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Dungeon-crawlers are nothing new for the Japanese game industry. But most of them follow the paths of Rogue or Wizardry, either solo or party affairs with turn-based combat. Few followed Dungeon Master‘s footsteps: 3Ds game where you maneuver around a dungeon, deal with monsters in real time, manipulate traps, and even craft spells.

But one Japanese indie studio is taking that path with Hyakki Castle, a game that follows the spirit of The Legend of Grimrock and Eye of the Beholder, and it will come to Steam this winter. It’s also an example of how the indie gaming scene is growing in Japan and turning to the PC and its worldwide market, as Japanese gamers cling to their smartphones.

Above: The skeleton sure looks more threatening than the normal undead bone-shaker you see in a dungeon.

Image Credit: Asakusa Studios

Happinet is publishing Hyakki Castle on Steam in the West, and it’s Asakusa Studios debut effort. A supposedly terrifying haunted castle serves as the dungeon (see the first image in the story to determine if it scares you), and you confront monsters from Japanese literature. It uses ukiyo-e-inspired art, a style that existed during the Edo period (1615-1868), according to the Metropolitan Museum of Art in New York City. It’s also set in that time.

A studio spokesperson noted to GamesBeat that Grimrock is “a favorite title the team likes to refer to” when talking about Hyakki Island.


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Asakusa Studios’ innovation (besides the historic Japanese setting) is how it treats your adventurers. It has a two-party system, enabling you to do the one thing that Dungeon Masters everywhere caution their players to avoid — split the party.

But here, it’s a feature, not a faux pas.

“For instance, one character can lure a monster while the other three lay in wait for an ambush—or the party can split to flank a monster or to solve a puzzle,” the press release said. A spokesperson for Asakusa said you could split your group of four into two groups of two or one group of three with one solo adventurer.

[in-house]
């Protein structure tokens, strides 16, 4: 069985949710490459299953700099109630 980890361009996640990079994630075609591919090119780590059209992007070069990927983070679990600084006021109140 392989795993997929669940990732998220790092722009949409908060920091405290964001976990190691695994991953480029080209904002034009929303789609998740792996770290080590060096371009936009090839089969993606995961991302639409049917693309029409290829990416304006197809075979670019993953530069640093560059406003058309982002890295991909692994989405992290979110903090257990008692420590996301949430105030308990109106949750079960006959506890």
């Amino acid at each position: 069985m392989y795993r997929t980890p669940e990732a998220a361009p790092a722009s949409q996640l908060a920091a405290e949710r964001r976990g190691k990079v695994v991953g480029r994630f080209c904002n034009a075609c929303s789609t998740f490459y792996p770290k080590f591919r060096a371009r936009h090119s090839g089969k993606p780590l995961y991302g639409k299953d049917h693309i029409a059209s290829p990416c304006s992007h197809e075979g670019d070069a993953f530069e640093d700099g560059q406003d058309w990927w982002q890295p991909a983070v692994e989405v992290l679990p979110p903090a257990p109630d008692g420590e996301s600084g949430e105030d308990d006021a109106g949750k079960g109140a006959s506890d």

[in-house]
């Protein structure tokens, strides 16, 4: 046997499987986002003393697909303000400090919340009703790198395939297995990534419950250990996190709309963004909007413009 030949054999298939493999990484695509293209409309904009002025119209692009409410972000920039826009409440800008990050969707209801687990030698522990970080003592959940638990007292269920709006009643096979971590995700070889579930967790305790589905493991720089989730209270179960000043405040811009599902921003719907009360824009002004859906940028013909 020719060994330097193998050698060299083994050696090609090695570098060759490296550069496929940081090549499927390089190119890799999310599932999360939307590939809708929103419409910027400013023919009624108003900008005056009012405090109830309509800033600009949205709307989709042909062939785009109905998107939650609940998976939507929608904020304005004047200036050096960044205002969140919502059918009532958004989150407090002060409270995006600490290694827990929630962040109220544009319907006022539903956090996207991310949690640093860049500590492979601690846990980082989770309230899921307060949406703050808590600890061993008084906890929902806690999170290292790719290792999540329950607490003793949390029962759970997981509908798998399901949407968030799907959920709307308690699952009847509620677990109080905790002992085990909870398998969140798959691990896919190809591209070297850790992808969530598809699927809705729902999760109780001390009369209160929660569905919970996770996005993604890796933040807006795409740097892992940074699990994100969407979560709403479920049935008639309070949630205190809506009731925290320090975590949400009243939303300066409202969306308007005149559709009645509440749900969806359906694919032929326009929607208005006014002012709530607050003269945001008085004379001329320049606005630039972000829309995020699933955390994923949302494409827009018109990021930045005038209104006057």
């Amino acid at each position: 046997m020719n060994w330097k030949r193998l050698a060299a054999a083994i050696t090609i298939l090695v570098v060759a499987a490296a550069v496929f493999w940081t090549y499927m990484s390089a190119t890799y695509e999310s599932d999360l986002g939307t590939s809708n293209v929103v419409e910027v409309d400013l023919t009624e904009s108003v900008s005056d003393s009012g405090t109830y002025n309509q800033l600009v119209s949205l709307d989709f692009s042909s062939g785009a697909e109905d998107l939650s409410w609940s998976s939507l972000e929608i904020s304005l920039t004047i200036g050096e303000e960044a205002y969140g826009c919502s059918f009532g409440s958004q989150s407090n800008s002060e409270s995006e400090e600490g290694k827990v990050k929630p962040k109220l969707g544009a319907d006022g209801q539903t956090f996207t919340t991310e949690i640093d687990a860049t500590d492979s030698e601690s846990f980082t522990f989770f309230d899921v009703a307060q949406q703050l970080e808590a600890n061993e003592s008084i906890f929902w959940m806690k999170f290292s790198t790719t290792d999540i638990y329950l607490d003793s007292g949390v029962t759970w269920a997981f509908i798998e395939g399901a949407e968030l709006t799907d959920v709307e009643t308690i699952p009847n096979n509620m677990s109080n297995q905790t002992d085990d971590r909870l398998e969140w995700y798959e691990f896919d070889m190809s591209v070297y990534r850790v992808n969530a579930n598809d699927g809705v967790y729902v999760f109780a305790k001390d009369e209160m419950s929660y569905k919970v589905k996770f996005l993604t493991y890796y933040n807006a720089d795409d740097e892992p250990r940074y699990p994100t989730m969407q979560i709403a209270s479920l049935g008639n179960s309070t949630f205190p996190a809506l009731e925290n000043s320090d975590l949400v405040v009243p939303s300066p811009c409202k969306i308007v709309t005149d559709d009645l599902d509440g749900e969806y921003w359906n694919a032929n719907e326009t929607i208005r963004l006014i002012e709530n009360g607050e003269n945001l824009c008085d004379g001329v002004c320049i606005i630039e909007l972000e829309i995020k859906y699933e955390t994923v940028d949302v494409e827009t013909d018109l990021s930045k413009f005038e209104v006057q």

Above: Dealing with traps that take up an entire square a standard in Dungeon Master-like dungeon crawlers.

Image Credit: Asakusa Studios

The castle sits on Hyakki Island, which hosts exiled criminals (similar to the settings for Avernum or Path of Exile, two other styles of RPGs) … and, if the rumors are true, ghosts and demons, summoned by a shadowy figure. Classes include Samurai, Ninja, and Monk — the spokesperson confirms some can cast spells, too — and it has races drawn from Japanese legend, like the Oni (which have their own special abilities).

Most dungeon crawlers tend to work in one direction: down. You delve into the maze, one level at a time. But since Hyakki Island’s a castle, I asked how this changed the progression. Here, the spokesperson said, you climb the castle, though you descend as needed.

We’ll find out if that climb is into murder and madness, and a special take on the Dungeon Master style of RPG, this winter.

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